Many times in this hobby, I have found myself needing to drill and tap a hole. Whether this is because the previous hole is stripped and I want to install a larger screw or maybe I need to pin the tail case on to the tail boom. One situation I ran in to recently was that I wanted to increase the size of the elevator pin on the swashplate of my Compass 7HV. Although drilling and tapping might seem very straightforward, there are some tips and tricks that can help you achieve those perfect threads!
The first thing you will need to do is determine the diameter of the threads you want to achieve. Once that is done, you will then need to go to a tap and drill chart to ensure you have the correct size drill bit. When reading the chart, you will see in the left column the screw size in millimeters. The most common sizes in our hobby are 2mm, 2.5mm, 3mm, and 3.5mm. Then under the Tap Drill heading you will need to choose which material you are planning on tapping
The reason for choosing the material is because for softer materials such as aluminum and plastics you want the threads to be deeper than the threads in steel. Once you have decided on the material, you will go down to the box that correlates to the screw size. This will be the size of the drill bit you will to use to drill the hole. For reference, you can see that the chart also shows the closest standard sized drill bit incase you have a standard set.
Now that we have the correct bit, it’s time to drill the hole. If you are enlarging a pre-existing hole, this is fairly straightforward since the hole should already be square with the part, assuming the original machining was correct. If you are planning to drill a new hole, you will want to make sure that the piece is well supported and you keep the drill bit square to the work piece the entire time. When drilling the hole, one other thing to consider is the depth. Are you going all the way through or only to a set depth? All of this will depend on the part you are tapping, but these are all things to be aware of so you don’t make a mistake. Using a drill press makes all of this much easier, but it can be done with a handheld drill as well.
Now that the hole is drilled, it’s time for the tapping. The first thing is to choose the correct type of tap. Usually this is going to be a standard tap or a bottoming tap. If you drilled a hole that doesn’t go all the way through the work piece then you will want a bottoming tap otherwise a standard tap will be fine. When buying a tap, I tend to go with a coated high-speed steel version so that I’m not limited on which materials I can tap.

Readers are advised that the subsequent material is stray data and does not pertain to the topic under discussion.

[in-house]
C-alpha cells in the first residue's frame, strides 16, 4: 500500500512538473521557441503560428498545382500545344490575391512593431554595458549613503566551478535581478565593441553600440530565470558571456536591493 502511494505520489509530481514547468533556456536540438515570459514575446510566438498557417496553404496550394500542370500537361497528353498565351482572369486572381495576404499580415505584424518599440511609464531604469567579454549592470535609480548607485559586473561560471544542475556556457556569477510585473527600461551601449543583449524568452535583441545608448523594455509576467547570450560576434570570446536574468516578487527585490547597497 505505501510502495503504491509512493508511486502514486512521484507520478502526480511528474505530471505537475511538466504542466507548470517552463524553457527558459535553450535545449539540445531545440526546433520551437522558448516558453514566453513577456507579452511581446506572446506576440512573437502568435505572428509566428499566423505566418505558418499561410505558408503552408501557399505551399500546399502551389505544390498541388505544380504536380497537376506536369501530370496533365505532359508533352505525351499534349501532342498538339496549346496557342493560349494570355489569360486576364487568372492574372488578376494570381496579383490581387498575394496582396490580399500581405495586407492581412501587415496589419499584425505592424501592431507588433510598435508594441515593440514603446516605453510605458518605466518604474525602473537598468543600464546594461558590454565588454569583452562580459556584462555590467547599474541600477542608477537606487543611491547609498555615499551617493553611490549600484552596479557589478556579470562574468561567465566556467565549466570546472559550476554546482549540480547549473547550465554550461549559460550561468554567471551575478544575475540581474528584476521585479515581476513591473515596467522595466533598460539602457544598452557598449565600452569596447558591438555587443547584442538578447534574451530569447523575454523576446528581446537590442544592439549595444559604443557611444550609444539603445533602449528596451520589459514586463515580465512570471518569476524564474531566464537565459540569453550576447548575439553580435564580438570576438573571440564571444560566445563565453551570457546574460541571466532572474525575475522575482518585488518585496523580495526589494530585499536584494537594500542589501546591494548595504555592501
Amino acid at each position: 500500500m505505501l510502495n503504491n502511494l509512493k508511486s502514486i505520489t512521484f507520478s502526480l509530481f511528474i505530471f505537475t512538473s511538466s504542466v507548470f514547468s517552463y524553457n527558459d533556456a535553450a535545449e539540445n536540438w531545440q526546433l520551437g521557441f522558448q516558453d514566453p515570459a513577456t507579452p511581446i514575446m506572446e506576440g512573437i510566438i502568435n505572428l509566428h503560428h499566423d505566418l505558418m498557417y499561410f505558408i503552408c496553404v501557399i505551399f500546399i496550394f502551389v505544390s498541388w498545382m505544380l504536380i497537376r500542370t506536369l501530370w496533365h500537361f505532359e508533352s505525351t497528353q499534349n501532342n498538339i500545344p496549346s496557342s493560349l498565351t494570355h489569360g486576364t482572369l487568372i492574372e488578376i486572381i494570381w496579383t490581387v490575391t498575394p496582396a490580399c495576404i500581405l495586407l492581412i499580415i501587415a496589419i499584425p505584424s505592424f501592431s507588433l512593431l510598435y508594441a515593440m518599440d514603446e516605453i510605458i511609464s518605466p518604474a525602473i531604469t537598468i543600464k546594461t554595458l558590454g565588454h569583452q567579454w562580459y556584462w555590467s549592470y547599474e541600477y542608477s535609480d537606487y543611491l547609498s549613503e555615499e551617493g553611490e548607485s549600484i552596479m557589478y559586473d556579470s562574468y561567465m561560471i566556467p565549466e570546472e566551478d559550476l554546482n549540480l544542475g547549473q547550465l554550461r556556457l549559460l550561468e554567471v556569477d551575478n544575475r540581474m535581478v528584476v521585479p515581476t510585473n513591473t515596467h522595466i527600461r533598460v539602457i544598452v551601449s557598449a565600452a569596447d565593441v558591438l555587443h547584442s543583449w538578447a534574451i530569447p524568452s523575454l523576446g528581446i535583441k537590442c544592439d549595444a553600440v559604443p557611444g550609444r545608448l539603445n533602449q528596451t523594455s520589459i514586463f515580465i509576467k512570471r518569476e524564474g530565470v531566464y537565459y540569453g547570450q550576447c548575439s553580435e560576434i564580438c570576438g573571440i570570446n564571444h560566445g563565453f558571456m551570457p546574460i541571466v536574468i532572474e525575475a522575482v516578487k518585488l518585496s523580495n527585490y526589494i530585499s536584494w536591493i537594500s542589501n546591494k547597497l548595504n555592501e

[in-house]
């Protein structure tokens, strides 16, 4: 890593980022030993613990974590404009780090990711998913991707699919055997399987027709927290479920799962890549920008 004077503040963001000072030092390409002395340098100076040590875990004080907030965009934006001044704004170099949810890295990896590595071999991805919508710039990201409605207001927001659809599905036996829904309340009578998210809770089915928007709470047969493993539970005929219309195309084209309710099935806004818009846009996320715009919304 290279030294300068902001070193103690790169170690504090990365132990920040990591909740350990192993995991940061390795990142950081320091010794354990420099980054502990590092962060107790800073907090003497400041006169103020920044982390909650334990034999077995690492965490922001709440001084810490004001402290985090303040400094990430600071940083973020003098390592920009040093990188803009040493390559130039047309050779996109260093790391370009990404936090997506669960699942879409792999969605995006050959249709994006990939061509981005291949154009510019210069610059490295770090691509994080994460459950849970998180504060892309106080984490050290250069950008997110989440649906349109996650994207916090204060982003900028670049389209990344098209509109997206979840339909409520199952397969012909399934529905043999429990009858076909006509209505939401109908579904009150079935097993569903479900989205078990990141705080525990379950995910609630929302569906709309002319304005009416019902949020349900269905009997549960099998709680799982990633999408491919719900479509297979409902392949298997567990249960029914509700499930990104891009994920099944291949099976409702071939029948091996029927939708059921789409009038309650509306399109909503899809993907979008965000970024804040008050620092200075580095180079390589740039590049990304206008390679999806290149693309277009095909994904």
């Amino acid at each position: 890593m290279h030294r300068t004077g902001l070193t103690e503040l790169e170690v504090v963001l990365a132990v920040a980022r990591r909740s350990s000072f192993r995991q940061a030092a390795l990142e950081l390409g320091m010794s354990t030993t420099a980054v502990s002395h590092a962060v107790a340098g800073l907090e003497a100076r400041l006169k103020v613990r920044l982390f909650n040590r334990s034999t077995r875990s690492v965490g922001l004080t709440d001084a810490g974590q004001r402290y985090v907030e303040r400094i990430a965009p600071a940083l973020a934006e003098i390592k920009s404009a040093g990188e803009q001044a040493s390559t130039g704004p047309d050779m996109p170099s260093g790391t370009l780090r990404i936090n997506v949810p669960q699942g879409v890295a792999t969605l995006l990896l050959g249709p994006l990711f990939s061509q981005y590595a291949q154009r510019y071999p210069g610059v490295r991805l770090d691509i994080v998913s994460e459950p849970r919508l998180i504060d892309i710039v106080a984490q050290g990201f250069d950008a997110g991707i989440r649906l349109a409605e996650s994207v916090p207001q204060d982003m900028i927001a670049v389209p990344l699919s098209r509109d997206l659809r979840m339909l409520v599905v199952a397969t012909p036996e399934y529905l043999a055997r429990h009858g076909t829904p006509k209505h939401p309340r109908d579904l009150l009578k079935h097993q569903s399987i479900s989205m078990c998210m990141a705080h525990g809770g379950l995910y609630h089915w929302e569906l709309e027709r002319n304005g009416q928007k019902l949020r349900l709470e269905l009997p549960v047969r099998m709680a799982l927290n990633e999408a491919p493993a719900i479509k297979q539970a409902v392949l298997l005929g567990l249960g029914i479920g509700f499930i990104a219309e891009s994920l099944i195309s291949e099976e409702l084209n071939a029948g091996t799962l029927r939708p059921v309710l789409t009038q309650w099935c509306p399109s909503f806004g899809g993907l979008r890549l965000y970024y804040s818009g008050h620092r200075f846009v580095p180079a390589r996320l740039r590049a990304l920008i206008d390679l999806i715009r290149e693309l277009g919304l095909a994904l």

One thing to be sure of is that you have a good handle for your tap. There is nothing worse then trying to use a cheap handle that will not hold the tap tightly and keeps slipping. What I found works well as a makeshift tap handle is your standard heli hex driver. In my case, I have a set of Team Losi drivers where I can remove the tip by loosening a set screw. It just so happened that the tap fit perfect in the handle and I was able to retighten the set screw to secure it.
The next step is to find and use a proper lubricant, in my case I used scorpion motor oil, but any type of cutting fluid can be used. Now you will want to make sure the tap is square with the work piece when you start threading the tap in. Then you will just apply pressure and slowly start turning the tap in the clockwise direction. I usually apply a little cutting oil to the tap and in the hole.
There are a couple things to watch out for here… First, make sure that you keep constant pressure so the tap doesn’t strip. You want to make sure that as you turn the tap, it keeps progressing into the hole. The second thing is to make sure you clear the chips to prevent the hole from clogging up. What I usually do is 1.5-2 turns in the clockwise direction then 0.5 turns in the counter clockwise direction. When you do the counterclockwise turn ,this will break off and clear the chips. This helps ensure the chips get cleaned out and don’t mess up your threads.
You just need to keep doing this until you either reach the bottom of the hole or you pass all the way through the work piece. Then, once you’re done just simply thread the tap back out and you should see some nicely cut threads! Lastly you will want to make sure you use some rubbing alcohol (or similar) to clean out the hole otherwise the thread-locking compound won’t set up correctly and you run the risk of the screw loosening itself in flight.
That’s all there is to it! Being able to drill and tap a hole is a great skill that I’ve use my fair share of times and should add one more awesome skill to your DIY heli toolbox. If you have any questions feel free to shoot me an email at .